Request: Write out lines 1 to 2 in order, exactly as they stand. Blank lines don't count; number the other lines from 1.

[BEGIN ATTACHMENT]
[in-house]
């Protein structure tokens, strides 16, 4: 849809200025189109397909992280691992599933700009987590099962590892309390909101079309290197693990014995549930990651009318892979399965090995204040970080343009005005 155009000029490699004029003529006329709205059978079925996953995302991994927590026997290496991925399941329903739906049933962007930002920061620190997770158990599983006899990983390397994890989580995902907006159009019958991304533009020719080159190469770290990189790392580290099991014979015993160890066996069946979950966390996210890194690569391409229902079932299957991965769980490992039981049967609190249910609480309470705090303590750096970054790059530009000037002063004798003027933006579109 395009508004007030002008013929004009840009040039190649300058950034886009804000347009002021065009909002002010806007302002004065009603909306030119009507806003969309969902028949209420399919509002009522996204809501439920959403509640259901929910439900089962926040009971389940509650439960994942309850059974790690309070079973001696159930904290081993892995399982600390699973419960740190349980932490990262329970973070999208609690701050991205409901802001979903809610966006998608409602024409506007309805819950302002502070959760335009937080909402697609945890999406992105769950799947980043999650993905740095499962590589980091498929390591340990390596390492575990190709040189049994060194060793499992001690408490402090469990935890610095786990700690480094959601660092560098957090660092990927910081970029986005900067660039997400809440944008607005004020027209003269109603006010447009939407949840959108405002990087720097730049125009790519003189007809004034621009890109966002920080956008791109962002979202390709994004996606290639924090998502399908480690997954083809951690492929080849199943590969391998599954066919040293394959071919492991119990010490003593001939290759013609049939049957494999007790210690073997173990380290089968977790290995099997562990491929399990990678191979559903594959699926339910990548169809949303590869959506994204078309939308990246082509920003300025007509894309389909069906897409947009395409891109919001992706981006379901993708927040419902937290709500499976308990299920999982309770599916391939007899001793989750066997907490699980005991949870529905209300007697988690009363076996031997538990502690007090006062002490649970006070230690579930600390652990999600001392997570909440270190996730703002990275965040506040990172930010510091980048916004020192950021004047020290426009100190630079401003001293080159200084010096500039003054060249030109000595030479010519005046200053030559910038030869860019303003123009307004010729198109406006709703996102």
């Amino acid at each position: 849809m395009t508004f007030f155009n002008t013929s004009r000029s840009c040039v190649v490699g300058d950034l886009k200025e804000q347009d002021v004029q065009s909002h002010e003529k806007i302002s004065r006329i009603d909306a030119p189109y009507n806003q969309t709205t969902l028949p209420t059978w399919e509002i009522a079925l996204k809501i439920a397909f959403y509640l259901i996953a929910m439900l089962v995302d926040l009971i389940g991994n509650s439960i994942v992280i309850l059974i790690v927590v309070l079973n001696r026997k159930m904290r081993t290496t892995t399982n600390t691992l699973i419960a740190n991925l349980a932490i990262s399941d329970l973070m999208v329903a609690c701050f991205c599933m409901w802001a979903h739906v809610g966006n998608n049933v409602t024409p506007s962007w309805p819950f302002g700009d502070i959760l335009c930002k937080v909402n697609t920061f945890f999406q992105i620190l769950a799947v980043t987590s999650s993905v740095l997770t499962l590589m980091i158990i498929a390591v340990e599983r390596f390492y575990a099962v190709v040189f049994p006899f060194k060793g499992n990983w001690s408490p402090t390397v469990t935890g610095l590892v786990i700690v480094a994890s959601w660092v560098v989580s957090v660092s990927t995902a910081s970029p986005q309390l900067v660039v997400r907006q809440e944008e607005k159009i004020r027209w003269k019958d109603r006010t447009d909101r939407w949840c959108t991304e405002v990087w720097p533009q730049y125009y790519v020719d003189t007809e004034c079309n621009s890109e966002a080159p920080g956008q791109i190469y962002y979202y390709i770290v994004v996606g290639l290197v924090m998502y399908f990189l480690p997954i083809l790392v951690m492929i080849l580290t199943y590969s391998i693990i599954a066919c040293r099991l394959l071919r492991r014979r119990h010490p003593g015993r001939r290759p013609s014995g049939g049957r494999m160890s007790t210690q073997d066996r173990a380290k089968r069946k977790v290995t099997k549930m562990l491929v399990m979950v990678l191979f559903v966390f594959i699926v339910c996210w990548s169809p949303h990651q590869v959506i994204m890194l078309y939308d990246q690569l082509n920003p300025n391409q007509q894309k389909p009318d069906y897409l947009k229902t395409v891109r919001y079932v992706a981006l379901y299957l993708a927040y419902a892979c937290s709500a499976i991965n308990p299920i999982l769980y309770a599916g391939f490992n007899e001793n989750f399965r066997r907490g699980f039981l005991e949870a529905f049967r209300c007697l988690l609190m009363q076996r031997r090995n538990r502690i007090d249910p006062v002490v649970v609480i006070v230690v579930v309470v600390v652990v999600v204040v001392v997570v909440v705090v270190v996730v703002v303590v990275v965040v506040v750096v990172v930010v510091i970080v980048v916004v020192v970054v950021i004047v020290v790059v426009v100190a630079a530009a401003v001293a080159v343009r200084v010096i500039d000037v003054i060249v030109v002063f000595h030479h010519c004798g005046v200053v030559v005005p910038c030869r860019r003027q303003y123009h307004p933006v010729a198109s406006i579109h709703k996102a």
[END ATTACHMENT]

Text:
[in-house]
């Protein structure tokens, strides 16, 4: 849809200025189109397909992280691992599933700009987590099962590892309390909101079309290197693990014995549930990651009318892979399965090995204040970080343009005005 155009000029490699004029003529006329709205059978079925996953995302991994927590026997290496991925399941329903739906049933962007930002920061620190997770158990599983006899990983390397994890989580995902907006159009019958991304533009020719080159190469770290990189790392580290099991014979015993160890066996069946979950966390996210890194690569391409229902079932299957991965769980490992039981049967609190249910609480309470705090303590750096970054790059530009000037002063004798003027933006579109 395009508004007030002008013929004009840009040039190649300058950034886009804000347009002021065009909002002010806007302002004065009603909306030119009507806003969309969902028949209420399919509002009522996204809501439920959403509640259901929910439900089962926040009971389940509650439960994942309850059974790690309070079973001696159930904290081993892995399982600390699973419960740190349980932490990262329970973070999208609690701050991205409901802001979903809610966006998608409602024409506007309805819950302002502070959760335009937080909402697609945890999406992105769950799947980043999650993905740095499962590589980091498929390591340990390596390492575990190709040189049994060194060793499992001690408490402090469990935890610095786990700690480094959601660092560098957090660092990927910081970029986005900067660039997400809440944008607005004020027209003269109603006010447009939407949840959108405002990087720097730049125009790519003189007809004034621009890109966002920080956008791109962002979202390709994004996606290639924090998502399908480690997954083809951690492929080849199943590969391998599954066919040293394959071919492991119990010490003593001939290759013609049939049957494999007790210690073997173990380290089968977790290995099997562990491929399990990678191979559903594959699926339910990548169809949303590869959506994204078309939308990246082509920003300025007509894309389909069906897409947009395409891109919001992706981006379901993708927040419902937290709500499976308990299920999982309770599916391939007899001793989750066997907490699980005991949870529905209300007697988690009363076996031997538990502690007090006062002490649970006070230690579930600390652990999600001392997570909440270190996730703002990275965040506040990172930010510091980048916004020192950021004047020290426009100190630079401003001293080159200084010096500039003054060249030109000595030479010519005046200053030559910038030869860019303003123009307004010729198109406006709703996102």